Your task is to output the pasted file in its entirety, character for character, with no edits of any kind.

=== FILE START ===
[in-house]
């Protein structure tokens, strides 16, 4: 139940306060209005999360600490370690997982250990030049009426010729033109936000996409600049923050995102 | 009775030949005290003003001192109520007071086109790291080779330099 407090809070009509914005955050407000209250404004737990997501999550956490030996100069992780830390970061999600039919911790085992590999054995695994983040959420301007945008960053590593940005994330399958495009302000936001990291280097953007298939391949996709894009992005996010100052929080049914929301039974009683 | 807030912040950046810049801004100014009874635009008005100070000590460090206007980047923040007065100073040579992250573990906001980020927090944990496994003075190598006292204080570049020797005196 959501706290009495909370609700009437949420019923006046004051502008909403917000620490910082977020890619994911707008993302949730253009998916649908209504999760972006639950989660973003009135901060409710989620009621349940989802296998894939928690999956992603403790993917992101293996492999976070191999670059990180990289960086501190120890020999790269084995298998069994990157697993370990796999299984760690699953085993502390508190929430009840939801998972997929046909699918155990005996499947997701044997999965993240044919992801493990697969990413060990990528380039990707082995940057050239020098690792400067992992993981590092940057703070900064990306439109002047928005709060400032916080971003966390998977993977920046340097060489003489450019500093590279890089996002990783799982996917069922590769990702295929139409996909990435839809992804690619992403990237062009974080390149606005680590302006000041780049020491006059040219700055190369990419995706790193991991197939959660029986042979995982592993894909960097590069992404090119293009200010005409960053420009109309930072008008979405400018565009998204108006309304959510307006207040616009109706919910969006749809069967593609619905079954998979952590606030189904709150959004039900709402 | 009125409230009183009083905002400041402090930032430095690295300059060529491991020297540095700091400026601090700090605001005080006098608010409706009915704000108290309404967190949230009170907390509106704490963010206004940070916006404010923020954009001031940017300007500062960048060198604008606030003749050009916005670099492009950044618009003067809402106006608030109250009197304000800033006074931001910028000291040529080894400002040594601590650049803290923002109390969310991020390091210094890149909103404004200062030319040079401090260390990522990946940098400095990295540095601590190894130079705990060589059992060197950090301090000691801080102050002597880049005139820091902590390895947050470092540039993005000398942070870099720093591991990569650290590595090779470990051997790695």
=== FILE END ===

[in-house]
């Protein structure tokens, strides 16, 4: 139940306060209005999360600490370690997982250990030049009426010729033109936000996409600049923050995102 | 009775030949005290003003001192109520007071086109790291080779330099 407090809070009509914005955050407000209250404004737990997501999550956490030996100069992780830390970061999600039919911790085992590999054995695994983040959420301007945008960053590593940005994330399958495009302000936001990291280097953007298939391949996709894009992005996010100052929080049914929301039974009683 | 807030912040950046810049801004100014009874635009008005100070000590460090206007980047923040007065100073040579992250573990906001980020927090944990496994003075190598006292204080570049020797005196 959501706290009495909370609700009437949420019923006046004051502008909403917000620490910082977020890619994911707008993302949730253009998916649908209504999760972006639950989660973003009135901060409710989620009621349940989802296998894939928690999956992603403790993917992101293996492999976070191999670059990180990289960086501190120890020999790269084995298998069994990157697993370990796999299984760690699953085993502390508190929430009840939801998972997929046909699918155990005996499947997701044997999965993240044919992801493990697969990413060990990528380039990707082995940057050239020098690792400067992992993981590092940057703070900064990306439109002047928005709060400032916080971003966390998977993977920046340097060489003489450019500093590279890089996002990783799982996917069922590769990702295929139409996909990435839809992804690619992403990237062009974080390149606005680590302006000041780049020491006059040219700055190369990419995706790193991991197939959660029986042979995982592993894909960097590069992404090119293009200010005409960053420009109309930072008008979405400018565009998204108006309304959510307006207040616009109706919910969006749809069967593609619905079954998979952590606030189904709150959004039900709402 | 009125409230009183009083905002400041402090930032430095690295300059060529491991020297540095700091400026601090700090605001005080006098608010409706009915704000108290309404967190949230009170907390509106704490963010206004940070916006404010923020954009001031940017300007500062960048060198604008606030003749050009916005670099492009950044618009003067809402106006608030109250009197304000800033006074931001910028000291040529080894400002040594601590650049803290923002109390969310991020390091210094890149909103404004200062030319040079401090260390990522990946940098400095990295540095601590190894130079705990060589059992060197950090301090000691801080102050002597880049005139820091902590390895947050470092540039993005000398942070870099720093591991990569650290590595090779470990051997790695």